Town strikes DUI repayment

Published 8:54 am Wednesday, July 18, 2018

The Farmville Town Council made a unanimous vote to rescind its policy on collecting reimbursement for DUI and other traffic incidents that involved a convicted party.

Gerald Spates

No one spoke during a public hearing for the policy Wednesday.

“I would recommend to council based on a recommendation from our town attorney that we rescind the ordinance,” Town Manager Gerald Spates said.

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The town code item, under Chapter 21 in the code, article III, section 21-16, permitted the town to receive reimbursement for responding to traffic incidents from a convicted party.

Spates confirmed in an earlier interview the segment of the code was first approved in February 2006. The policy was recommended for rescission due to the reimbursement often being difficult to collect.

The items on the code, available on the town website, cited that motorists who were liable to reimburse the town were those that were convicted of operating a motor vehicle while impaired, and their impairment was the proximate cause of the accident; driving recklessly, and their reckless driving was the proximate cause of the accident; driving without a license or driving with a suspended or revoked license; and improperly leaving the scene of an accident.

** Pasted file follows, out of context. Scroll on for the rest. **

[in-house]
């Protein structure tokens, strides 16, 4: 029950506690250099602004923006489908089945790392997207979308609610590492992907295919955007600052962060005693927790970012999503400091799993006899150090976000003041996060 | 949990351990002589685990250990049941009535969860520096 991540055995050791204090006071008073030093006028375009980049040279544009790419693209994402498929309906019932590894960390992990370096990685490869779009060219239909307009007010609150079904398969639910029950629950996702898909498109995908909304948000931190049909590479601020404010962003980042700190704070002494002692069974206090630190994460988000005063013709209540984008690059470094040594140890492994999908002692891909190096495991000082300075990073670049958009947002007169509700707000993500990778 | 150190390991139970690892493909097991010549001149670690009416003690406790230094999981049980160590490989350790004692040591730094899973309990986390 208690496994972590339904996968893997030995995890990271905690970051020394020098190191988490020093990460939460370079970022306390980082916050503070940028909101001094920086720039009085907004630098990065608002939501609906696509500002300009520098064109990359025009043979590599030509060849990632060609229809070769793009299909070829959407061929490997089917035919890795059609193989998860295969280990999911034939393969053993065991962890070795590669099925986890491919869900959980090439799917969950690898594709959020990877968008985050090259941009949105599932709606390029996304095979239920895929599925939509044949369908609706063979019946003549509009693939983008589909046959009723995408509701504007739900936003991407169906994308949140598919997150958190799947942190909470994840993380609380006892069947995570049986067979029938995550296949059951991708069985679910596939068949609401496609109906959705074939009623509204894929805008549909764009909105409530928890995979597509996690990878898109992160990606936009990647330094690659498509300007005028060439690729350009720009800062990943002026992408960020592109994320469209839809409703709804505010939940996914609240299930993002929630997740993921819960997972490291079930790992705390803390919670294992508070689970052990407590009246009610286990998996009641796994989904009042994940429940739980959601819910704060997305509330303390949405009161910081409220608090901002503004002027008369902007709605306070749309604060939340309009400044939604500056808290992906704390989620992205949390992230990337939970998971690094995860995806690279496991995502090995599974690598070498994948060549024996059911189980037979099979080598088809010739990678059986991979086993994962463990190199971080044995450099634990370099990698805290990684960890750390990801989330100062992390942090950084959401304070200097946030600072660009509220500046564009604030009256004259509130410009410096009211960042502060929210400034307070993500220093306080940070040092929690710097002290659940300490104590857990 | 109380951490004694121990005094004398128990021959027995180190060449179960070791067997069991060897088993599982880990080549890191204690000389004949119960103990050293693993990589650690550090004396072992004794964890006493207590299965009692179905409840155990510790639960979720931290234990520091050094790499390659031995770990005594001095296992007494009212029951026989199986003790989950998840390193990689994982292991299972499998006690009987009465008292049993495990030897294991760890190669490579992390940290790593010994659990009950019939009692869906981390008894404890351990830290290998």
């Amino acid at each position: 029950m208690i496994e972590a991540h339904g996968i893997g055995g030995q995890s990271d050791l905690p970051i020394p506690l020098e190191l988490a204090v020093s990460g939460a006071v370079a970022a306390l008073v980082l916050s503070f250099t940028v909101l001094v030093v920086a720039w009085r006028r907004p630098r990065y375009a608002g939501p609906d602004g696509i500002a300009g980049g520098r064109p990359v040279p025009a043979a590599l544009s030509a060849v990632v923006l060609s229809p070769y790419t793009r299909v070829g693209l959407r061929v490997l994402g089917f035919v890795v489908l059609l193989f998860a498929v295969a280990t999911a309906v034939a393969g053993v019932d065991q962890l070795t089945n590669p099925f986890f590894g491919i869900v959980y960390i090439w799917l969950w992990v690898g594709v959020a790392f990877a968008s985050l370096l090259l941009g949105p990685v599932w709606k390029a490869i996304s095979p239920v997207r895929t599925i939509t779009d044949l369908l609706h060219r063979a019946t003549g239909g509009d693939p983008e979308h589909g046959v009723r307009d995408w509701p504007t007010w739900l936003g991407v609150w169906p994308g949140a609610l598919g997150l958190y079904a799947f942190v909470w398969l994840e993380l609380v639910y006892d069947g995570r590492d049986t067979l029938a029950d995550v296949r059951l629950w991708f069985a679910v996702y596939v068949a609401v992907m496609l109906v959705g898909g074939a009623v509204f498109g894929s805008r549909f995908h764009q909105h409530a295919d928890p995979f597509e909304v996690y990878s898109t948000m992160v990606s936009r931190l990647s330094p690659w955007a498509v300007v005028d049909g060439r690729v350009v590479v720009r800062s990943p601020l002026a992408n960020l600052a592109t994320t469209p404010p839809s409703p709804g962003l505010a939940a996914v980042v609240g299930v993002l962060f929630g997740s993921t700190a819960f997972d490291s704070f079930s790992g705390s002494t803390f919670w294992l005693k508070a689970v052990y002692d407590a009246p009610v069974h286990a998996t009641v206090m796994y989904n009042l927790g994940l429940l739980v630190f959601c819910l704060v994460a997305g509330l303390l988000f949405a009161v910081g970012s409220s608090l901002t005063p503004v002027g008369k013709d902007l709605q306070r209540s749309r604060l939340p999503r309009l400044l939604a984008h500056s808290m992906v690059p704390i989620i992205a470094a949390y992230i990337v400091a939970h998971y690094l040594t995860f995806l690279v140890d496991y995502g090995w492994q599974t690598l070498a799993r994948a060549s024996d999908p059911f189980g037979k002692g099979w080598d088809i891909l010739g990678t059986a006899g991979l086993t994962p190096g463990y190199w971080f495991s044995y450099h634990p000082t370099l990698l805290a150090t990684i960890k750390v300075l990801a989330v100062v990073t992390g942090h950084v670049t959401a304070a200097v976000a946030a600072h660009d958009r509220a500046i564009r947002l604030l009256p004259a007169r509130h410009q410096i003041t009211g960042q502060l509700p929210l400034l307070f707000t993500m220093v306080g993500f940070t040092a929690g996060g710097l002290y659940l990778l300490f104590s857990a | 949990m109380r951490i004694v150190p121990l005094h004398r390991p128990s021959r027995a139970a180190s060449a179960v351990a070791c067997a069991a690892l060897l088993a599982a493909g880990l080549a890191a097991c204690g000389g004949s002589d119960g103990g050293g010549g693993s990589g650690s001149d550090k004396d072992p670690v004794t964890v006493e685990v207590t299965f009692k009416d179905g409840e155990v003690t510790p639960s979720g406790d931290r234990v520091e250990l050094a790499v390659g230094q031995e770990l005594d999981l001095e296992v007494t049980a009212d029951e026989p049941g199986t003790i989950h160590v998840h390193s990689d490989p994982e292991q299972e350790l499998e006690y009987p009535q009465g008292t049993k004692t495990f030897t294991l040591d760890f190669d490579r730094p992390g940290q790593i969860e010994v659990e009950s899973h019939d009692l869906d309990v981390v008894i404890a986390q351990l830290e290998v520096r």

The expenses that the town could be reimbursed would include expenses related to “the police department, or by any volunteer fire or rescue squad, or by any combination of the foregoing, when providing an appropriate emergency response to any accident or incident related to such violation.”

“Personal liability under this section for reasonable expenses of an appropriate emergency response shall not exceed ($1,000) in the aggregate for a particular accident or incident occurring in the town,” the code cited. “In determining the ‘reasonable expenses’ the town may bill a flat fee of ($250) or a minute by minute accounting of the actual costs incurred. As used in this section, ‘appropriate emergency response’ includes all costs of providing law-enforcement, fire-fighting, rescue and emergency medical services. The court may order as restitution the reasonable expenses incurred by the town for fire-fighting, rescue and emergency medical services.”

Spates said the town received $250 maximum for each offense. He said they also receive the fines from the court in relation to these incidents.